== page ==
The Story of Huarong Pass
In the year 208 Cao Cao led 220,000 troops of the Wei army to fight against an army of 50,000 Shu troops in a mountainous area near Chibi in today’s Hubei province. Because of some strategic errors, Cao Cao’s troops were badly defeated in the Battle of Chibi, and he fled with only a handful of his soldiers.
A fictionalized version of Cao Cao’s escape is recounted in Three Kingdoms, the classic historical novel by Luo Guanzhong (ca. 1330–1400), and is known to every schoolchild in China. According to this story, the only way for Cao Cao to escape was through the narrow Huarong Pass. However, the Shu strategist Zhuge Liang had already placed his commander Guan Yu there, and Cao Cao was captured. But taking advantage of their old friendship, Cao Cao persuaded Guan Yu to let him go.
The rectangular board shown here is a battlefield; the large square block at the top is Cao Cao; the horizontal rectangular block directly below Cao Cao is Guan Yu; the other eight blocks are other Shu commanders and soldiers; and the opening at the bottom of the board is Huarong Pass. Initially the blocks are arranged as shown here, with Cao Cao’s block trapped by the other nine. The player’s job is to slide blocks horizontally and vertically so that Cao Cao can eventually escape through the pass.
History of the Huarong Pass Sliding Block Puzzle
Professor Jiang Changying (1904–2006) of Northwest Industrial University in Xi’an was the first person in China to write about the sliding block puzzle based on this story. He described it in his 1949 book Science Entertainment, and he named the puzzle Huarong Dao (Huarong Pass). Professor Jiang believed the puzzle was invented in the 1930s and became popular in China during the late 1930s and early 1940s. He had first encountered the puzzle during the summer and fall of 1943.
In 1938, when the Anti-Japanese War began, Professor Lin Dekuan of Northwestern Industrial University left his home in Hanzhong, Shaanxi province, and moved to the countryside in Chenggu county to avoid the Japanese air raids. There he saw children playing with sliding block puzzles made of paper.
In 1943 Liang Qing of Xi’an was a teacher in the New Fourth Route Army, and he publicized the sliding block puzzle among the soldiers to enhance their cultural life. He learned Huarong Pass from people in northern Jiangsu province and publicized it among the soldiers. Liang collected many different initial configurations of Huarong Pass and gave each a name for easy reference. The most common configuration was called “Blocked by Broad Sword and Standing Horses.” Other configurations were “Can’t Fly Out, Even with Wings,” and “Layered Blockage.”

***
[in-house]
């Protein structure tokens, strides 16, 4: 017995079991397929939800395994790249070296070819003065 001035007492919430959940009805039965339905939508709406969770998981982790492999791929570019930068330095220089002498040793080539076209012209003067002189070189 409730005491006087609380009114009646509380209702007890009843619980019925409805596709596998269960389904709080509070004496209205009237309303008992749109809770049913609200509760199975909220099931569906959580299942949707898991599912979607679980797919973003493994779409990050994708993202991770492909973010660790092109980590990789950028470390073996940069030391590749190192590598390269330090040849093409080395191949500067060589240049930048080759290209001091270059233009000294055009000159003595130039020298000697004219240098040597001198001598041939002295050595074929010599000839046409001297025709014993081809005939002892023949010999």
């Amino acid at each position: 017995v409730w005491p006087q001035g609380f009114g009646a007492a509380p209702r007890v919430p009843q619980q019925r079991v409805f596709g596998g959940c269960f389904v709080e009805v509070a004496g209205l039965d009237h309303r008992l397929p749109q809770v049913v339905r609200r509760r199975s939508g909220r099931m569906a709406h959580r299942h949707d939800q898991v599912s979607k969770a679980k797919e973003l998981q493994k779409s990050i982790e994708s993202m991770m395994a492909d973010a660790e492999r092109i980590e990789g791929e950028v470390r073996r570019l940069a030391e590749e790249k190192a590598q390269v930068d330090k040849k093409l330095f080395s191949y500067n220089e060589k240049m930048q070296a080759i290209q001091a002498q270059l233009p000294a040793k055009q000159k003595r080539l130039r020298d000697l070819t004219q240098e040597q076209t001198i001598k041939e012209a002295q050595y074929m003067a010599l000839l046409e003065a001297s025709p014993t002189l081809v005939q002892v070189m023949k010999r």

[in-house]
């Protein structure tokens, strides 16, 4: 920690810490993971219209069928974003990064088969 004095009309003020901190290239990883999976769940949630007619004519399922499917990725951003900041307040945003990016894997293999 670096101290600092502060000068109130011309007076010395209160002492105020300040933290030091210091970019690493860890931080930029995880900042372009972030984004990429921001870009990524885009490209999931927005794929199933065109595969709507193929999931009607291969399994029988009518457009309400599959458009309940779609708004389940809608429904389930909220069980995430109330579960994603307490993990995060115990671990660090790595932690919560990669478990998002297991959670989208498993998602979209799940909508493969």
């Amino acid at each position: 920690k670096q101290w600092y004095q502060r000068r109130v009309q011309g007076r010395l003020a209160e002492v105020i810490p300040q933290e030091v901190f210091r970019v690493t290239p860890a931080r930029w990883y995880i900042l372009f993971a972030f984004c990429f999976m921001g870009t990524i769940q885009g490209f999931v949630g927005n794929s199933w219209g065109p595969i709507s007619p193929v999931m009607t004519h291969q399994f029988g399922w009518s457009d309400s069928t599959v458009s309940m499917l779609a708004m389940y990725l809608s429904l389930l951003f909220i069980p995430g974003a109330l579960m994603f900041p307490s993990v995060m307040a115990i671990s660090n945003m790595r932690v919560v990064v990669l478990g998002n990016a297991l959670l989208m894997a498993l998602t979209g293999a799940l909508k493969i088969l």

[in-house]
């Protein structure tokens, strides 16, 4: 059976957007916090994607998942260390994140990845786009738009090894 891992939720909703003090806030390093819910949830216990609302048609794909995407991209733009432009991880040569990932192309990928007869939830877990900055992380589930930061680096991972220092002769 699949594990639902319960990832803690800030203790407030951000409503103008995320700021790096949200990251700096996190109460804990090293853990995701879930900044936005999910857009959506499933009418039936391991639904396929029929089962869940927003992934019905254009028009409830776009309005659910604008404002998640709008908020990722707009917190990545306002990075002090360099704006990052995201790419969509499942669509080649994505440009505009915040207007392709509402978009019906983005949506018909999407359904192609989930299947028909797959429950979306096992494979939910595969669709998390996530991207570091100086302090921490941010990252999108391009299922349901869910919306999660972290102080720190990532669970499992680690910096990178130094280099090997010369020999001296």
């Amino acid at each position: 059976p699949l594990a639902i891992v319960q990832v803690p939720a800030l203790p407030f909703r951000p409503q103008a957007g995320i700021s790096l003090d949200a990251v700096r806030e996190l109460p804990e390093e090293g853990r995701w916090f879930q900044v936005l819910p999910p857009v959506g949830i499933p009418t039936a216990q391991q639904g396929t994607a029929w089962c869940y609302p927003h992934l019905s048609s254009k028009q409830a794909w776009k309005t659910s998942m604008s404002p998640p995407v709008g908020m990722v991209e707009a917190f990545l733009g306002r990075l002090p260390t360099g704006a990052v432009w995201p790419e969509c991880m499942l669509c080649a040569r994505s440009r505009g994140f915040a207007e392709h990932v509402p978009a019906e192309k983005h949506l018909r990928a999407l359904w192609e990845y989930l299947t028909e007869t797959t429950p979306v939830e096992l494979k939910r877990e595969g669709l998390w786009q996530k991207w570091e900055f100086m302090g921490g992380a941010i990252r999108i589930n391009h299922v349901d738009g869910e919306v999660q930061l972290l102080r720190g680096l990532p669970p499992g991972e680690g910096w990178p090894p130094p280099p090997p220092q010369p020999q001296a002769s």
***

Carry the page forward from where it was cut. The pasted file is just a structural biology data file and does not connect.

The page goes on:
Many other initial configurations, with various degrees of difficulty, have also been created.
According to Jiang Changying, the puzzle probably came to Shanghai in the early 1940s from northern Jiangsu province. By the early 1950s street vendors were selling versions of the puzzle printed on thin paper. Later, Professor Jiang saw a wood version sold in a Shanghai stationary store. In 1956 the puzzle was written up in a math magazine, where it was called “Guan Yu Releases Cao Cao.” In 1959 it appeared in Liaoning Pictorial with a revolutionary name fitting the era, “Chase Away the Paper Tiger.” In the 1960s Shanghai No. 14 Toy Factory and Shanghai Changchun Plastic Factory made plastic versions named “Parking the Boats.” And in the 1980s Huarong Pass enthusiasts formed an association and organized competitions in Beijing, Shanghai, and Northeast China.
In 1932 J. H. Fleming of Lancashire, England, patented a sliding block puzzle very similar to Huarong Pass, with the same blocks, board, and escape route at the bottom. Versions of the puzzle appeared in France, Japan, and other countries—each with its own theme and characters. The minimum-move solution—requiring eighty-one moves—was worked out by Thomas B. Lemann of New Orleans and was published in the March 1964 issue of Scientific American.
Regardless of its origin, the mapping of the classic story of Cao Cao’s capture and escape onto this sliding block puzzle has made Huarong Pass uniquely Chinese.
Solving Huarong Pass
Now it’s time for you to try your hand at Huarong Pass. You can make your own set out of wood or cardboard, or you can purchase it from a puzzle shop. You can even play an online version. Initially you shouldn’t worry about how many moves you take to free Cao Cao. Just try your own strategies until you find one that works. If you get frustrated you can always remove the blocks and start again.
If you would like to help Cao Cao to escape through Huarong Pass in eighty-one moves, here are a few intermediate steps to guide you along the way. Notice that Cao Cao and the opposing commanders on his left and right do not budge for the first twenty-four moves, so all the initial action takes place on the lower part of the battleground. Continue to follow the indicated steps, and lead Cao Cao through the opening at the base on the eighty-first move.
After you’ve led Cao Cao through Huarong Pass, try to do it again without looking at the hints. And don’t forget to try solving the other configurations too. Good luck!
Martin Gardner. “Mathematical Games” in Scientific American 210:3 (March 1964).
Edward Hordern. Sliding Block Puzzles. Oxford, 1986.
Jiang Changying. Kexue xiaoqian (Science Entertainment). Shanghai, 1949.
Jiang Changying. Kexue siwei yu xiaoqian (Science Thought Exercise and Entertainment). Xi’an, 1997.
Luo Guanzhong (c. 1330–1400). San guo yan yi (Three Kingdoms).